Woods could use help to improve short game

By Rex HoggardJune 20, 2012, 7:23 pm

The problem with Monday morning quarterbacking is hindsight’s inevitable distortion of the facts. With retrospect, it’s far too easy to forget that real-time is no place for critical analysis.

But this isn’t about Tiger Woods’ tie for 21st at the U.S. Open so much as it is an attempt to avoid a similar fate next month at Royal Lytham & St. Annes or August’s PGA Championship.

Anyone with Internet access and a basic understanding of math can add this up, putting cost Woods his fourth U.S. Open title and Grand Slam No. 15, simple as that.


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He opened with rounds of 69-70 for a share of the halftime lead despite needing 60 putts to cover 36 holes (29-31) and when his ball-striking went sideways on Saturday his pedestrian putting (34 putts) led to a tournament-ending 75.

“Hit the ball really well. Unfortunately I just didn't have the speed of the greens until today,” Woods said on Sunday in San Francisco following a 29-putt final round. “The way I struck the golf ball, the way I controlled it all week is something that's very positive going forward and if I would have just hung in there a little bit better (on Saturday) and missed it on the correct side a couple times then I would have been in a better position going into today.”

Where some see denial in Woods’ postmortem we see a starting point.

For the week, Woods tied for sixth in fairways hit and tied for seventh in greens in regulation at The Olympic Club but was 61st, out of 72 players, in putting. Statistically that’s better than he hit the ball when he won the Open in 2000 (T-14 in fairways and first in GIR) and 2008 (T-56 in fairways and T-14 in GIR). Of course he ranked 33rd and 11th in putting, respectively, at those championships.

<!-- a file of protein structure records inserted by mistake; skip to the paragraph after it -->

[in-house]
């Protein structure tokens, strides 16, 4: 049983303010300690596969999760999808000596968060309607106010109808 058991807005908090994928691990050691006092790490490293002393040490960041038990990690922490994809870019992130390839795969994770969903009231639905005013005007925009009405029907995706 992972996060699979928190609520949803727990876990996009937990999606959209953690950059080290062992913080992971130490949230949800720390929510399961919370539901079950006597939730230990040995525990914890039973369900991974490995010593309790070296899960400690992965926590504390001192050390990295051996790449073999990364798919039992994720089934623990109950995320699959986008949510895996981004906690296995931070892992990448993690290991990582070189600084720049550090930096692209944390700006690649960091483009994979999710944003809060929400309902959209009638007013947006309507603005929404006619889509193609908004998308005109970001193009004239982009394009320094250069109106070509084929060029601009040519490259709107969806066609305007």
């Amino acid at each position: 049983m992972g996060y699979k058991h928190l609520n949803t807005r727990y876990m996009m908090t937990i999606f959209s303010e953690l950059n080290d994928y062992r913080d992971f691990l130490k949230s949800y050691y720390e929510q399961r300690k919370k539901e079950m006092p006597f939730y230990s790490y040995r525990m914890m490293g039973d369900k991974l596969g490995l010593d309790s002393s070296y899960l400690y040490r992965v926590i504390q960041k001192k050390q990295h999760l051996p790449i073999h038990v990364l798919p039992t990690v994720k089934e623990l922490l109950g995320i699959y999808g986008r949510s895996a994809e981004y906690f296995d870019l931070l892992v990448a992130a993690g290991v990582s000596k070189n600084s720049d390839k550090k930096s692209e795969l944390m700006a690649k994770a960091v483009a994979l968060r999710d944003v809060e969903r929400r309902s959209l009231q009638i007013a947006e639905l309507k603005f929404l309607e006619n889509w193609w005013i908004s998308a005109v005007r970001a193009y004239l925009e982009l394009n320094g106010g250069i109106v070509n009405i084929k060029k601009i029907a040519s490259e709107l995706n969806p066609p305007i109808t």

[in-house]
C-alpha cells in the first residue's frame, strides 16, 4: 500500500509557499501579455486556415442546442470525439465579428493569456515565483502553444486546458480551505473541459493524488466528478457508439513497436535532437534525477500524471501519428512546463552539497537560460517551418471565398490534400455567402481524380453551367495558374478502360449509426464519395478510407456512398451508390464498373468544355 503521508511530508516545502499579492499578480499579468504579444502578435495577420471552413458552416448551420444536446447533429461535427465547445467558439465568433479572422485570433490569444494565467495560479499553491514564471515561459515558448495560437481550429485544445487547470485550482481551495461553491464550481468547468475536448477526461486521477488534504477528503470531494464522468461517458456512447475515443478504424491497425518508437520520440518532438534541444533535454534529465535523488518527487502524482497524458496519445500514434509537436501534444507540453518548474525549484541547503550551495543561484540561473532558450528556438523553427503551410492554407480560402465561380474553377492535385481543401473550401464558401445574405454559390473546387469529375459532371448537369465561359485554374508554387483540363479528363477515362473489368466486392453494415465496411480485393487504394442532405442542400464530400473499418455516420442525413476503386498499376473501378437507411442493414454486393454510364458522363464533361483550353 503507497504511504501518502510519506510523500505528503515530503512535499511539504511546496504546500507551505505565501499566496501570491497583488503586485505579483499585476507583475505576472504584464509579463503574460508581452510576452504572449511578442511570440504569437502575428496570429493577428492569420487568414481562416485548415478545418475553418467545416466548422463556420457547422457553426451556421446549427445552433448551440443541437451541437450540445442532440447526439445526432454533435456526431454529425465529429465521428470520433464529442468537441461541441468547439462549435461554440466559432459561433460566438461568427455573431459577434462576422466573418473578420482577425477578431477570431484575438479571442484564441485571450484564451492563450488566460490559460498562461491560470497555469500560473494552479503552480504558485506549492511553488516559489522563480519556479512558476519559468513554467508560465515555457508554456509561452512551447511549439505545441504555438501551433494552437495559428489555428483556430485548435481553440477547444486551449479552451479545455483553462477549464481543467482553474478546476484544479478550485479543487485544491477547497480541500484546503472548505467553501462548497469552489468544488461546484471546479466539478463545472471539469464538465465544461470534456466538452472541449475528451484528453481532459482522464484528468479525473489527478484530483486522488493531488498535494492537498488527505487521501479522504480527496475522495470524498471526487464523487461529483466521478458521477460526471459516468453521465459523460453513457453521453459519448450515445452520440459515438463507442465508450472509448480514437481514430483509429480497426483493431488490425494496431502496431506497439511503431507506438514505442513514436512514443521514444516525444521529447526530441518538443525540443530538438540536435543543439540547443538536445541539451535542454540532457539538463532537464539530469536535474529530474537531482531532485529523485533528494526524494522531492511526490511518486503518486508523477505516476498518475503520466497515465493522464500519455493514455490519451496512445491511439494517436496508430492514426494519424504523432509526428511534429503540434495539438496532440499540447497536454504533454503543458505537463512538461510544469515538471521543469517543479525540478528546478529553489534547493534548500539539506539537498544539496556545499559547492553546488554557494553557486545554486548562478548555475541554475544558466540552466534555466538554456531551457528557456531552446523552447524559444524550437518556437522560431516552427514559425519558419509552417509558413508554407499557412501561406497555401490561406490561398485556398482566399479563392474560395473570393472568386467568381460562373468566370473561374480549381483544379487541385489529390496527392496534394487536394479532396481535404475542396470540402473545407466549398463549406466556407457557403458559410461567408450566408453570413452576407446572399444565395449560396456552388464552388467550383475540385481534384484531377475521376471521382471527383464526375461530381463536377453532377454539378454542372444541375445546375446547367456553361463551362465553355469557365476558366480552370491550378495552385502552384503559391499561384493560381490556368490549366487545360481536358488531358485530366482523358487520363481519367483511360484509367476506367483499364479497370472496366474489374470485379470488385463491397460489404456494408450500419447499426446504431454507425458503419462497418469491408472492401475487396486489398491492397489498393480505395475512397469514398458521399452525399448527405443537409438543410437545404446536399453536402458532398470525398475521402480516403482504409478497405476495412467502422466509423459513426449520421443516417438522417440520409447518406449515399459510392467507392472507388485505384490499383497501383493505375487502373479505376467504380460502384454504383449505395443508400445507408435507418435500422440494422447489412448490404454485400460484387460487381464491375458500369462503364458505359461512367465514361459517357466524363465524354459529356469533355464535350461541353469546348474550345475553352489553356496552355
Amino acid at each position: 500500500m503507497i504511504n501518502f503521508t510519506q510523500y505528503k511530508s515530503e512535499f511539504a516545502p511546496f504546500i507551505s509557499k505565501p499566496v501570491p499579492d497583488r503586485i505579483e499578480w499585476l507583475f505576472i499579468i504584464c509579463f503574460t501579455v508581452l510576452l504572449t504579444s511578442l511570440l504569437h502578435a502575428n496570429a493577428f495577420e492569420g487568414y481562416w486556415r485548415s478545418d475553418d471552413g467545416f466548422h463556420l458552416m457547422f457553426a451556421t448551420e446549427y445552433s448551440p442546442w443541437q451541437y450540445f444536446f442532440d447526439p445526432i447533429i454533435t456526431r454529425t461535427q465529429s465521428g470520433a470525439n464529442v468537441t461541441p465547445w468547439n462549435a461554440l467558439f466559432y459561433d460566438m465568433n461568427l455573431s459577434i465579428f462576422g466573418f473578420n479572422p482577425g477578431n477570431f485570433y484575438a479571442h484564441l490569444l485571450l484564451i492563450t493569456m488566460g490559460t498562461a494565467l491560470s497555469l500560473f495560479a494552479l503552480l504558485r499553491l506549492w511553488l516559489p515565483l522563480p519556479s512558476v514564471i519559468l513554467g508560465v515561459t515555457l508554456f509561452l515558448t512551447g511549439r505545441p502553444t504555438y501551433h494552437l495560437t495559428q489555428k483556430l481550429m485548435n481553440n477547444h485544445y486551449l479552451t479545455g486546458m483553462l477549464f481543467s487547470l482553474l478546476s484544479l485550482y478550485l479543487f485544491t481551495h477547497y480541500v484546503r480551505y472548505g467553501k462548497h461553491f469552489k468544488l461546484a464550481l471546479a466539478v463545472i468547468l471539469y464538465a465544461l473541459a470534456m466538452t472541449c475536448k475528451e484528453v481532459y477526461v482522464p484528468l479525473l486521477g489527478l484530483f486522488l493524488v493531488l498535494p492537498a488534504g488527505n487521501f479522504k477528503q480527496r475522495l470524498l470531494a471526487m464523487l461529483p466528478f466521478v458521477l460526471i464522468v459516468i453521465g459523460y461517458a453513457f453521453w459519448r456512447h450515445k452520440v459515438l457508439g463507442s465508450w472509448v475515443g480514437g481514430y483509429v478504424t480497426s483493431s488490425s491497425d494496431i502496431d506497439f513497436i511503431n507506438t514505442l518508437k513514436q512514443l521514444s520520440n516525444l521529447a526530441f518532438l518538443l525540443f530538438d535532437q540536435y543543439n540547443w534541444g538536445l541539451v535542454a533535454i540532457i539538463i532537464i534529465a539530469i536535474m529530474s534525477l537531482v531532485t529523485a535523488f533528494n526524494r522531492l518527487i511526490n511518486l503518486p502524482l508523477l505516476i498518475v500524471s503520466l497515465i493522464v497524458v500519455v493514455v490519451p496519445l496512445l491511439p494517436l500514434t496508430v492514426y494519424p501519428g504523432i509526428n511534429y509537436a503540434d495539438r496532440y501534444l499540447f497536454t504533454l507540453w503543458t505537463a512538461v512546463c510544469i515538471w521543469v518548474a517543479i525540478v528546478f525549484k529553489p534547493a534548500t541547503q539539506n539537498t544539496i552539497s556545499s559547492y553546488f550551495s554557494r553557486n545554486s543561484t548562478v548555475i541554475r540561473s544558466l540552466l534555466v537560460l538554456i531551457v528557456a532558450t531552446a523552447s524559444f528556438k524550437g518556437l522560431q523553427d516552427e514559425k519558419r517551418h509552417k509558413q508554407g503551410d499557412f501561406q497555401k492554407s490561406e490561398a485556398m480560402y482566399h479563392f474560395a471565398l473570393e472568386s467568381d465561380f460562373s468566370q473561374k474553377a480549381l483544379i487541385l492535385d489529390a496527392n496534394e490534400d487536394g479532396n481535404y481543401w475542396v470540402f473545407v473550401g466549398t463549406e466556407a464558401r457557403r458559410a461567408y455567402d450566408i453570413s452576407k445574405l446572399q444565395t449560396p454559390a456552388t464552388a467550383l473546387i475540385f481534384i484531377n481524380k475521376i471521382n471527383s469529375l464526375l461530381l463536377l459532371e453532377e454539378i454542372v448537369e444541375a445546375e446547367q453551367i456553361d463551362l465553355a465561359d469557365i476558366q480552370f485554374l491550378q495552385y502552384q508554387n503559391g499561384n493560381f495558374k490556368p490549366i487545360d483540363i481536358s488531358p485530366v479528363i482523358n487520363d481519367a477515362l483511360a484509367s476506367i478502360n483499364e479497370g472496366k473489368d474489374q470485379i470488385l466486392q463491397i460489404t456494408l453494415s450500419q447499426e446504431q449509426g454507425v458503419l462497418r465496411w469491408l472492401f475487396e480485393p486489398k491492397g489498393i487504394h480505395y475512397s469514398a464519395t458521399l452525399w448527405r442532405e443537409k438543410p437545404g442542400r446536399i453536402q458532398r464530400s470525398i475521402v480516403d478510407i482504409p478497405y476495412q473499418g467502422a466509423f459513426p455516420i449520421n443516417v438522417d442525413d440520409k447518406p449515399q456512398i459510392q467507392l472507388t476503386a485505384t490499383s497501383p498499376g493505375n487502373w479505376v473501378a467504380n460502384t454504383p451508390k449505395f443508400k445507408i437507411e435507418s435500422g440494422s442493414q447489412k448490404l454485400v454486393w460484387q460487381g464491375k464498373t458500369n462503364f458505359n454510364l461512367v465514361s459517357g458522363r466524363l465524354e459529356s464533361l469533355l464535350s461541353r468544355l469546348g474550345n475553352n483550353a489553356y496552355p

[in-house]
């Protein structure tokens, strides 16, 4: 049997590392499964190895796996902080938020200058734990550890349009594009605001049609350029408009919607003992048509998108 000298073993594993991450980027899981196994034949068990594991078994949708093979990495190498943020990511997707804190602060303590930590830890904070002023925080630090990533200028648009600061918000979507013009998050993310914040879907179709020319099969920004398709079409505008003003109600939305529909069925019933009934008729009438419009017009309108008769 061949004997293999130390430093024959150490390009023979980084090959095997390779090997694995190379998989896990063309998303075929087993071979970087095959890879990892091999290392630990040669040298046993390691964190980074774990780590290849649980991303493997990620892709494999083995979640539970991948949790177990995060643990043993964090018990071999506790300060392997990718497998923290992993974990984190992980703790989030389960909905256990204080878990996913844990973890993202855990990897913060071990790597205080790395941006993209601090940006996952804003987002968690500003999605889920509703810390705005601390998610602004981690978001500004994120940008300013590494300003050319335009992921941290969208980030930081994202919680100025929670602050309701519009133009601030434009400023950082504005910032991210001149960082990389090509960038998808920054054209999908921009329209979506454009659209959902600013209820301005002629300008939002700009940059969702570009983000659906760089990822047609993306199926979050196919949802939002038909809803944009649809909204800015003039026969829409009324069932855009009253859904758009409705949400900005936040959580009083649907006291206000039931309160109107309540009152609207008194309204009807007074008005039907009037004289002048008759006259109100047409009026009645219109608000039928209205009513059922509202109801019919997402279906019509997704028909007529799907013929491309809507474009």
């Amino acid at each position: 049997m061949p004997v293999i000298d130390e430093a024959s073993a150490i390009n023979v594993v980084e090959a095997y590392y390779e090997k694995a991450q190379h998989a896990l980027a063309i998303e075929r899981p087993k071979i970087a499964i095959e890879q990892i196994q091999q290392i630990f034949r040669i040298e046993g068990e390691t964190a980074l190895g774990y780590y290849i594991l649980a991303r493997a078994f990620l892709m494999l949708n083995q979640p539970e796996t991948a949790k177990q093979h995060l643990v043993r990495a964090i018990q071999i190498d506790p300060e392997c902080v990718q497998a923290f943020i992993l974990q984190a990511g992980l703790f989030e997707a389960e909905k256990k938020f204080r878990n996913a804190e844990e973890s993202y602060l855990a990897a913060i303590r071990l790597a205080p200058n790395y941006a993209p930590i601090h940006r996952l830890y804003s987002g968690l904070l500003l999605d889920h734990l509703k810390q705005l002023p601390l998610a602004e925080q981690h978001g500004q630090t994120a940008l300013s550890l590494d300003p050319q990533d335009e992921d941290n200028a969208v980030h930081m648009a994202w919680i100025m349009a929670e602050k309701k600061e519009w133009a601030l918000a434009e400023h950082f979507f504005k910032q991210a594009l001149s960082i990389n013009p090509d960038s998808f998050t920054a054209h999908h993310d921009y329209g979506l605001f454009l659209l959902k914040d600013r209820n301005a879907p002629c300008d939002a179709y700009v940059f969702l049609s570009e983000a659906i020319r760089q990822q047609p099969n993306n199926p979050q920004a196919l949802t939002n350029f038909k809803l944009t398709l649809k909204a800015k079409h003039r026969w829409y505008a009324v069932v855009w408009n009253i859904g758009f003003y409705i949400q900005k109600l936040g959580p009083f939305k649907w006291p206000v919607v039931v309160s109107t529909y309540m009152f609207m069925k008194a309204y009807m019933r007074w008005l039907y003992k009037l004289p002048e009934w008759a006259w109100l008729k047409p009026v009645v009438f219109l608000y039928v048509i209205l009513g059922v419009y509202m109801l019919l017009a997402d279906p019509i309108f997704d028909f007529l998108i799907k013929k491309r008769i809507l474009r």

Only his 2002 U.S. Open victory – T-7 in fairways and first in GIR – was statistically superior to last week.

But this is not uncovered territory. Even his victories this year at Bay Hill and Muirfield Village were primarily ball-striking affairs, having finished T-59 and T-42, respectively, in putting.

Statistics might not be the answer, but when it comes to Woods’ newfound inability to turn 36-hole leads into trophies like he once did, the numbers should at least give him a few talking points.

Earlier this year, Sean Foley suggested Hunter Mahan, long considered one of the game’s top shot-makers, meet with Mark Roe, a European Tour player who is quickly becoming the sport’s newest short-game guru. Justin Rose, another of Foley’s students, gave Roe credit for his improved play around the greens following his victory at last year’s BMW Championship.

It may be time for Foley – who has endured a heightened level of scrutiny for his work with Woods, despite a litany of statistics that suggest Tiger’s swing is as solid as ever – to attempt a similar intervention with Woods.

Whether it is Earl Woods’ teachings, which guided Tiger’s putting earlier in his career, or a new set of eyes, it’s time for the game’s former alpha male to make a putting change.

With the exception of Steve Stricker, one of Woods’ closest confidants on Tour who has offered the occasional tidbit, Woods has eschewed putting advice. Whereas he’s on his third swing coach as a professional, when it comes to the short stick he has adhered to the less-is-more approach.